Part 2 – Red Autograph Book
If you missed Part 1, I recently purchased a little red autograph book from Curiosities in Dallas. It belonged to an 8th grader named Ramona Holmes who lived in Paris, Texas in 1946. The book is a gem. It has names, addresses and the most charming messages written by Ramona’s classmates and teachers.
I’ve spent some late nights researching the people and places. I was also able to cajole my friend Tore into a day trip to Paris for further research. (Not that he needs any persuasion to go on an adventure. Plus I promised a hamburger from a local restaurant!)
This post focuses on one particular page within the book.
Helen Edwards, teacher at J. G. Wooten School
On the back of many of the autographed pages, Ramona wrote notes about the person who signed her book. That is how I learned about Helen Edwards, one of Ramona’s teachers. We all have our favorite teachers – those individuals who took interest in us, who were patient and kind – who helped mold our tender minds. For Ramona, Ms. Edwards was that sort of teacher.
“J. G. Wooten
My geography teacher and history and hygiene. She was the sweetest teacher I ever had.”
In researching it didn’t take long for me to grow fond of Ms. Edwards too. Here are a few details that I learned:
- She was born in 1884. At the time she wrote in Ramona’s book, she was 62 years old.
- She was very active and well loved in the community she served.
- She did not get married. I conclude she dedicated her life to her pupils.
- She had 3 sisters who were also teachers. (one was a half-sister)
- Her father was Dr. Elias “Eli” P. Edwards. He was Paris’s oldest physician.
I searched Google maps for her home. As you can imagine, street numbers from the past don’t always match up. Homes are torn down and replaced and other times only empty lots remain. But I feel pretty confident I identified her residence. She lived in a beautiful home with her parents and siblings. It is the type of home you’d think a school teacher would live.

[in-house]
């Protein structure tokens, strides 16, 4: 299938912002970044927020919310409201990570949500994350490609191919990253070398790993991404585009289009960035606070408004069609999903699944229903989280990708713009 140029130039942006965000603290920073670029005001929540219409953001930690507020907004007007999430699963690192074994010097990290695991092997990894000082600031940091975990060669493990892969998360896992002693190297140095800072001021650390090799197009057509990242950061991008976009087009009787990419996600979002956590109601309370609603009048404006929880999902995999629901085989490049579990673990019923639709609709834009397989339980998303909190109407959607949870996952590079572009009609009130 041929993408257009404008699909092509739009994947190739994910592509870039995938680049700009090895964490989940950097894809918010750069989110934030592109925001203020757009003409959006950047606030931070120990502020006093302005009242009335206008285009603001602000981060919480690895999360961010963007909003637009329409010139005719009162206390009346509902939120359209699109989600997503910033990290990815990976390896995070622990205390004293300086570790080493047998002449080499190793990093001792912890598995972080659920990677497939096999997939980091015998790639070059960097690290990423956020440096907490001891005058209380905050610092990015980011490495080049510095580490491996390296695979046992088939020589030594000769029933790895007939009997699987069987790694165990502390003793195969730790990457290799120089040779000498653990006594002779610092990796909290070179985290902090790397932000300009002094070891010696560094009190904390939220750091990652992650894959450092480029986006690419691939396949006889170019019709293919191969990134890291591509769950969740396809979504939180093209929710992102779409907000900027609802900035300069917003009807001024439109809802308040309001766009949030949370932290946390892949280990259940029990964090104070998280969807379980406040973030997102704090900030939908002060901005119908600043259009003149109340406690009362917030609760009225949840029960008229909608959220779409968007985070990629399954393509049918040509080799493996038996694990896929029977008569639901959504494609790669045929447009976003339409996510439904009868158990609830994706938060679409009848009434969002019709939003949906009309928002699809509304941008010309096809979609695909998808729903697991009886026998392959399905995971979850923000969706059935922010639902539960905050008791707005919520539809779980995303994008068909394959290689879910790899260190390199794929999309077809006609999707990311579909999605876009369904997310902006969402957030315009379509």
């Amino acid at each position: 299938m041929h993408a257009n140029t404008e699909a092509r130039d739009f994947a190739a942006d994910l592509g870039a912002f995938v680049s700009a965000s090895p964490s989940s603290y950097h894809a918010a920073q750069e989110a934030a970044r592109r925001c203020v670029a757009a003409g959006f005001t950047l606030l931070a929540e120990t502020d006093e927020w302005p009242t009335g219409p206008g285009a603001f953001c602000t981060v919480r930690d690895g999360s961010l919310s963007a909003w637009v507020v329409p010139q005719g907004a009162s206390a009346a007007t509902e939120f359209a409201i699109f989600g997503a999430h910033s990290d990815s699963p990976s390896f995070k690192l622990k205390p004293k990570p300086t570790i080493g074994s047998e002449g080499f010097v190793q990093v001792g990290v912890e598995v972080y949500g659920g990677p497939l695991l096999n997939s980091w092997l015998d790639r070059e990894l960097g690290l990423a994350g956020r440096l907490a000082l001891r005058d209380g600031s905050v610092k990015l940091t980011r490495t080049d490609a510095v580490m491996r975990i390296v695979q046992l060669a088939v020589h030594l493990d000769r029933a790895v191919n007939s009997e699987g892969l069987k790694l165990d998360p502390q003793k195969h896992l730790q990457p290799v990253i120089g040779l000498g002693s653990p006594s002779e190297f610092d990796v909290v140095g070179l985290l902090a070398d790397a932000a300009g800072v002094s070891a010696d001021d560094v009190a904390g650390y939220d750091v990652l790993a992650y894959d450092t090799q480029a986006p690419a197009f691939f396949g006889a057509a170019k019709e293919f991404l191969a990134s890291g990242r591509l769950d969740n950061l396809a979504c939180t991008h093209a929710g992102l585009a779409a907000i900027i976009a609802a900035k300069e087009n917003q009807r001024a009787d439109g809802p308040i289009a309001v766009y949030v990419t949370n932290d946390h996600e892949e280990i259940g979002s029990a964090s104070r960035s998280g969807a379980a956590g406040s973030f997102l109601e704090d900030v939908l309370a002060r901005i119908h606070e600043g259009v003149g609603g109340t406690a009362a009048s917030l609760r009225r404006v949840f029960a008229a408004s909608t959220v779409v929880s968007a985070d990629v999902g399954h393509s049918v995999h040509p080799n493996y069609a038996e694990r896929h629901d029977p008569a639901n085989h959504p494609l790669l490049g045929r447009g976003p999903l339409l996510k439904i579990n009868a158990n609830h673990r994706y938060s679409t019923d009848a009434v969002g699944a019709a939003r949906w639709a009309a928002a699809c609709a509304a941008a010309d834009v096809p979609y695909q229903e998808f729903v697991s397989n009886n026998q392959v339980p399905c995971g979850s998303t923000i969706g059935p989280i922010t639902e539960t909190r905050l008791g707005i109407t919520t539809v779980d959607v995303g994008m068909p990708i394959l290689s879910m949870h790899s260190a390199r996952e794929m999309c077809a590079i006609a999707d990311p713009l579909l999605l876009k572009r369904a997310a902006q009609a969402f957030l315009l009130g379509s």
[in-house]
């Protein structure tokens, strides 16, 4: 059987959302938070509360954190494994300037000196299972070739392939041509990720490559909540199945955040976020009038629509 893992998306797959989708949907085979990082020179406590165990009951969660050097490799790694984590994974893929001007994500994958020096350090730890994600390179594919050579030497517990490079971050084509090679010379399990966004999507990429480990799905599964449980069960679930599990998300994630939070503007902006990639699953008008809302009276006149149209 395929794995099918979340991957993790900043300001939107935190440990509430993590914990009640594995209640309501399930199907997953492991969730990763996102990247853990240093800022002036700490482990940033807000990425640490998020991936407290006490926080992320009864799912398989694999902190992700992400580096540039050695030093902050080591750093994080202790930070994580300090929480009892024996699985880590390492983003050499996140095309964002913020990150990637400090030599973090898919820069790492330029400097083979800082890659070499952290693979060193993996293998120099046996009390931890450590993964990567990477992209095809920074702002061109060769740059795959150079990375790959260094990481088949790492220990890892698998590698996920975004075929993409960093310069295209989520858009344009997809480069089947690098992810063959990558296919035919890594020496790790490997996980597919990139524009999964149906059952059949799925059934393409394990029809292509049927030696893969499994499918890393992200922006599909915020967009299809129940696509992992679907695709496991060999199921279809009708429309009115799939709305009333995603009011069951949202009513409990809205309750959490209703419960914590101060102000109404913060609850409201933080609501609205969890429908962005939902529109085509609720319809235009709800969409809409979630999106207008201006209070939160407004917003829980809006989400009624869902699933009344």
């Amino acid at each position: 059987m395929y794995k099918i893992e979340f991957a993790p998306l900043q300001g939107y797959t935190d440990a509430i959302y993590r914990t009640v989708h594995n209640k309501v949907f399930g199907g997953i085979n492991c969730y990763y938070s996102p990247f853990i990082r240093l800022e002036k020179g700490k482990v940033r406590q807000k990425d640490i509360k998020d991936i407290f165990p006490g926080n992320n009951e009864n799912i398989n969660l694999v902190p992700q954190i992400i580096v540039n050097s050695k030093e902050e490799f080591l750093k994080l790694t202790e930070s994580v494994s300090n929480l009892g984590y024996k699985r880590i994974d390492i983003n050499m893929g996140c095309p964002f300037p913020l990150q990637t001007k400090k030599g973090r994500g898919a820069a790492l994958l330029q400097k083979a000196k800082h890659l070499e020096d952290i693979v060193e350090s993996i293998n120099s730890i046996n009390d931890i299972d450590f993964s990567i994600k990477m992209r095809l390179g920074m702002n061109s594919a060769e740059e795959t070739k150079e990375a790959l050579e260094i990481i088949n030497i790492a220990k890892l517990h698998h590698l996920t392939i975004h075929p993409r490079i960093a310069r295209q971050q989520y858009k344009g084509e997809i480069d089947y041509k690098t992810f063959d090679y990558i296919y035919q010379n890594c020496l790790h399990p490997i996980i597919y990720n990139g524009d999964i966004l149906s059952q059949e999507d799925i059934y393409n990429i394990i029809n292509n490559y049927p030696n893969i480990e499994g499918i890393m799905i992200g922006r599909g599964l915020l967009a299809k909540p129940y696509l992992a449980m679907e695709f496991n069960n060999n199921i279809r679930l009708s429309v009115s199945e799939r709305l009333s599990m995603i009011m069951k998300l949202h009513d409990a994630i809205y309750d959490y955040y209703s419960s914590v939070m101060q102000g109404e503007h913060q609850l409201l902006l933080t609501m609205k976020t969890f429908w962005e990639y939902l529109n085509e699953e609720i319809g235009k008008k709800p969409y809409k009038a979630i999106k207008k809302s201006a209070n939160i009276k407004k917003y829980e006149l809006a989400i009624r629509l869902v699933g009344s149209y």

Tore and I drove by the home during our trip to Paris.
The final part of our journey to Paris is a little unusual to most people. And I even contemplated if it is considered poor taste. But it’s not unusual for us to visit cemeteries. This time, we had a slight familiarity with the deceased. The tombstone would not be an unfamiliar name.
Step one was finding the Edwards’ family plot in the massive Evergreen Cemetery. Fortunately, I knew the plot number where they were buried. Then it was just a matter of scanning the section to find “Edwards” on a tombstone. There it was!
I walked briskly to the area, picked a wildflower and solemnly opened the autograph book to the page with Helen Edwards’ message to Ramona. I placed the wildflower on the page and prepared to take my photo with the book on the ground.
And at that moment it started sprinkling. The two pages got lightly wet and I didn’t get my perfect shot. I took a quick snapshot instead. I was so disappointed by my carelessness. I left the book open to let the two pages dry. The ink was running, as if brought back to life and ruin after 75 years.
Tore consoled me saying the teacher would have been touched that I cared enough to bring a book back that belonged to her former pupil.
I returned home dejected and avoided the blog and the autograph book for a few weeks.
I try to console myself that the book could have remained unnoticed on a shelf in an antique store. Better to be used, researched and shared with others than not at all… even though it’s a little worse from wear.
May 23, 1946
You have been a splendid pupil, and it gives me very great pleasure to wish you a future of health, wealth, and happiness.